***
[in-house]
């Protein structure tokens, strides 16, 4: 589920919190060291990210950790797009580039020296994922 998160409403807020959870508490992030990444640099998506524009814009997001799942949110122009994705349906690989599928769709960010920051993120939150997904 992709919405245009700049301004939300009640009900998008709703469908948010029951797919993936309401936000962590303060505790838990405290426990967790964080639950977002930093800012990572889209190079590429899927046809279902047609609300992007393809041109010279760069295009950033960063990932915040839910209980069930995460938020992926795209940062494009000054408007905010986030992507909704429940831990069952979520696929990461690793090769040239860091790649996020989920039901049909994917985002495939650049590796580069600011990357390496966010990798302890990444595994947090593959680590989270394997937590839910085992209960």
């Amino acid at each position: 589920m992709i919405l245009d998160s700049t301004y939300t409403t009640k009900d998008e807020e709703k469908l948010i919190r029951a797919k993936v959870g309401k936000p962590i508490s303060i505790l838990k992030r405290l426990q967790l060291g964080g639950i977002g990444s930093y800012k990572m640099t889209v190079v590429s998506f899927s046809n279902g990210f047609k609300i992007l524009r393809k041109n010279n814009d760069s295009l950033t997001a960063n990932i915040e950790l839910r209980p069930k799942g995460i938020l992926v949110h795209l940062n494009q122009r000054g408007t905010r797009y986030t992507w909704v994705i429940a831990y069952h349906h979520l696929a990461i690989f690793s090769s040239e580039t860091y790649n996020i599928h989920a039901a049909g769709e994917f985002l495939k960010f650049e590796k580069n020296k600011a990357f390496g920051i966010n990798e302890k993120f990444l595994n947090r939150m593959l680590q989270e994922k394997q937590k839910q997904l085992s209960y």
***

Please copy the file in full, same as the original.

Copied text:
[in-house]
């Protein structure tokens, strides 16, 4: 589920919190060291990210950790797009580039020296994922 998160409403807020959870508490992030990444640099998506524009814009997001799942949110122009994705349906690989599928769709960010920051993120939150997904 992709919405245009700049301004939300009640009900998008709703469908948010029951797919993936309401936000962590303060505790838990405290426990967790964080639950977002930093800012990572889209190079590429899927046809279902047609609300992007393809041109010279760069295009950033960063990932915040839910209980069930995460938020992926795209940062494009000054408007905010986030992507909704429940831990069952979520696929990461690793090769040239860091790649996020989920039901049909994917985002495939650049590796580069600011990357390496966010990798302890990444595994947090593959680590989270394997937590839910085992209960």
């Amino acid at each position: 589920m992709i919405l245009d998160s700049t301004y939300t409403t009640k009900d998008e807020e709703k469908l948010i919190r029951a797919k993936v959870g309401k936000p962590i508490s303060i505790l838990k992030r405290l426990q967790l060291g964080g639950i977002g990444s930093y800012k990572m640099t889209v190079v590429s998506f899927s046809n279902g990210f047609k609300i992007l524009r393809k041109n010279n814009d760069s295009l950033t997001a960063n990932i915040e950790l839910r209980p069930k799942g995460i938020l992926v949110h795209l940062n494009q122009r000054g408007t905010r797009y986030t992507w909704v994705i429940a831990y069952h349906h979520l696929a990461i690989f690793s090769s040239e580039t860091y790649n996020i599928h989920a039901a049909g769709e994917f985002l495939k960010f650049e590796k580069n020296k600011a990357f390496g920051i966010n990798e302890k993120f990444l595994n947090r939150m593959l680590q989270e994922k394997q937590k839910q997904l085992s209960y």